Obama, the candidate less friendly to capital and markets, will be our next president. I think the prospect of an Obama presidency has concerned the markets for some time, contributing to depressed valuations in recent months. If we knew with certainty that he would raise the tax rate on capital beginning next year, we would be well-advised to sell any stocks this year that we are holding with gains (and with the market down this morning, some appear to be doing that already). And on the margin, we would all be less eager to buy stocks, since the after-tax reward to owning them would be less in the future, and that's not good for stock prices either.
But we don't know for sure what will happen next year. It's hard for me to believe that any new president would make it a top priority to raise taxes on the rich and on capital when the economic outlook is as uncertain as it is today. It's more likely that fiscal stimulus would get top priority, and it's not farfetched to think that Obama would prefer rebate checks and infrastructure spending to tax cuts. In my view this would do little to improve the long-term outlook, but at least that wouldn't be as harmful as higher taxes.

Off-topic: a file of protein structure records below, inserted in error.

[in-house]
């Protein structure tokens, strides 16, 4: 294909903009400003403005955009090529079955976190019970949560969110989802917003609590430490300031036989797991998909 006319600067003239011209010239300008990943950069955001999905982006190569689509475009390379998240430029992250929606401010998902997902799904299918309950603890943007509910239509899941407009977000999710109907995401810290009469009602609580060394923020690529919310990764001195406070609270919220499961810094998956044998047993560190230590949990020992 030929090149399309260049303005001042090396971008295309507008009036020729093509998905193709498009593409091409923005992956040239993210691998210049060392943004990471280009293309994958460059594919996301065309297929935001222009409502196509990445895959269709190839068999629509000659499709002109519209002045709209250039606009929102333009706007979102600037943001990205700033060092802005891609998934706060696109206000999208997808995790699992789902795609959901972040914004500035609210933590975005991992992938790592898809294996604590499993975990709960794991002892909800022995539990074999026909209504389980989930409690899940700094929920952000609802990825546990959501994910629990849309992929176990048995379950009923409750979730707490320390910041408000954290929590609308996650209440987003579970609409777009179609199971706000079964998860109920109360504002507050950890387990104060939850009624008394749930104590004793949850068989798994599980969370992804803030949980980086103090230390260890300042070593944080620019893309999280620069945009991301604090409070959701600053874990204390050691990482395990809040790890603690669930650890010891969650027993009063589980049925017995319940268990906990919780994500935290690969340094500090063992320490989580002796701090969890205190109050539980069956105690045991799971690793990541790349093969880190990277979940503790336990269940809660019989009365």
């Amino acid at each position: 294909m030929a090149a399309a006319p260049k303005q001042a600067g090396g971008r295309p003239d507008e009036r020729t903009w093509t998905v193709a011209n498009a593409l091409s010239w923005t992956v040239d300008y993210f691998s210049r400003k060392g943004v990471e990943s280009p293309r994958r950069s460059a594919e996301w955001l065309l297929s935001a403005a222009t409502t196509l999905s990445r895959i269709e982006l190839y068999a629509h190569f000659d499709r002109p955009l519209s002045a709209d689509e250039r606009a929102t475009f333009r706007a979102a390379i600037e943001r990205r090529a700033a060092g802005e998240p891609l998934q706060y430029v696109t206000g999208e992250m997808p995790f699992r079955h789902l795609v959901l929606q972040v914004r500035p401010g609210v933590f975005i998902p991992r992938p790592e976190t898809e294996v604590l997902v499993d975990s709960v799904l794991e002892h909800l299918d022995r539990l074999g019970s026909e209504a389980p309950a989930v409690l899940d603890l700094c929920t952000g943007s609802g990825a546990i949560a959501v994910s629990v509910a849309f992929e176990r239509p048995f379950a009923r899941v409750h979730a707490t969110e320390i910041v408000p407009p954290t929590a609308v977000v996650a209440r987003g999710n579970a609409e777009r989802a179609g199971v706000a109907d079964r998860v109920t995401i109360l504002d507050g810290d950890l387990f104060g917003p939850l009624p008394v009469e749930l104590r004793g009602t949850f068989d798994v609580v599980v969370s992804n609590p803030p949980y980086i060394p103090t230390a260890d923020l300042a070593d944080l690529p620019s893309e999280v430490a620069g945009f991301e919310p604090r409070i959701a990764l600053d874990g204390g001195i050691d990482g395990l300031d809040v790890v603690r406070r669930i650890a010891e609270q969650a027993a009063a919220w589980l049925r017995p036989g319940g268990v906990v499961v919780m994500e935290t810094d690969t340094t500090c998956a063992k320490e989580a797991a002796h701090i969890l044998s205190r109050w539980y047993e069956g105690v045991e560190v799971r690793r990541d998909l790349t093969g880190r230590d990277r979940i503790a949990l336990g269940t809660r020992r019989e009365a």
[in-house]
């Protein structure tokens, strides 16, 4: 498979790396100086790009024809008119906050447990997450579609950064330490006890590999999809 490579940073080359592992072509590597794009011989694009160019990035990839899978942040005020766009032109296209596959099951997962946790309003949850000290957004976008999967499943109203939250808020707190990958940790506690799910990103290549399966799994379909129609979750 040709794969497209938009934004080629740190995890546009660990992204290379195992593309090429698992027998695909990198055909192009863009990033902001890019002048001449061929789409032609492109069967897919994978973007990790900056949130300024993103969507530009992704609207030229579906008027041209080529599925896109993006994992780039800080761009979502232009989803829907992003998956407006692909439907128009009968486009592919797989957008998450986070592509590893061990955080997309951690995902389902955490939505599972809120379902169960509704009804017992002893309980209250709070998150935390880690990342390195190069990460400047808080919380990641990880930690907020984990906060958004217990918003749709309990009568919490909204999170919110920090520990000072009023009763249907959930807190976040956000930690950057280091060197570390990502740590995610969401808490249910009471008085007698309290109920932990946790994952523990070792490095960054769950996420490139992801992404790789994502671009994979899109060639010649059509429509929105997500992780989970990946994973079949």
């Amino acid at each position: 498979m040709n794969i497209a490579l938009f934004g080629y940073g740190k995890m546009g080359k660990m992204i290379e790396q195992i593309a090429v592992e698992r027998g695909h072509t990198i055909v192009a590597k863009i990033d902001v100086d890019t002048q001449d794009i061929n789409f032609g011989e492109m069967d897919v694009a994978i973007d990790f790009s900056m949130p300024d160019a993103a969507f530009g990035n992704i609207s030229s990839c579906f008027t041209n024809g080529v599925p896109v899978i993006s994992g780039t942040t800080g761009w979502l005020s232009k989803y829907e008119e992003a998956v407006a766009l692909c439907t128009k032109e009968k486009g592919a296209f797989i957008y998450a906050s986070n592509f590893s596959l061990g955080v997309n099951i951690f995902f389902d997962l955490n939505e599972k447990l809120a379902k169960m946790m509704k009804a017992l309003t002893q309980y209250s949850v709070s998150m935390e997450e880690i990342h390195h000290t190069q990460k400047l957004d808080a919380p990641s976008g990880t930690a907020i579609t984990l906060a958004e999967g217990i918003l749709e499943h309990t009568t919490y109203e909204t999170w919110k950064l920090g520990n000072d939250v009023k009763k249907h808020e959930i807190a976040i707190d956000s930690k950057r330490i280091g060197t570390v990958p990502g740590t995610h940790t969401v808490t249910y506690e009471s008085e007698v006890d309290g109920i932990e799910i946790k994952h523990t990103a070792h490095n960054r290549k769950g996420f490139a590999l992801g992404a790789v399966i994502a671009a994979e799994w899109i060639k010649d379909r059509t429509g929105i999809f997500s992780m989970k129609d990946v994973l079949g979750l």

In fact, he might find that the easiest course of action is to leave the tax code alone next year. The Bush tax cuts are set to expire at the end of 2010, which would mean a big increase in taxes in 2011. He could simply let that happen (though he would probably want to exempt the non-rich from scheduled tax hikes), figuring the economy will be strong enough by then to withstand higher taxes, and higher taxes would be necessary to pay for all the deficit spending he is likely to prefer next year and in 2010. And he would never have to take responsibility for increasing anyone's taxes: if the tax increase ended up being problematic he could blame it on Bush. (HT to Greg Mankiw for this idea)
In any event, the market is still deeply concerned about the future, so the question we need to ask is whether the worst that Obama could do has already been discounted into prices. I suspect it has.
Thus, the primary issue for the immediate future is the return to health of our financial markets. On that score, it is clear that progress is being made. Key measures of fear (e.g., implied volatility) are trending lower, and key measures of liquidity (e.g., the TED spread and swap spreads) are showing ongoing improvement. If financial markets regain some semblance of normalcy, this would be a huge positive for the economy, since it would create a positive feedback loop that could pull us out of this mess in fairly short order.
Optimism would therefore seem to be the preferred state of mind at this point, even if one is depressed at the prospect a leftward policy lurch in the future.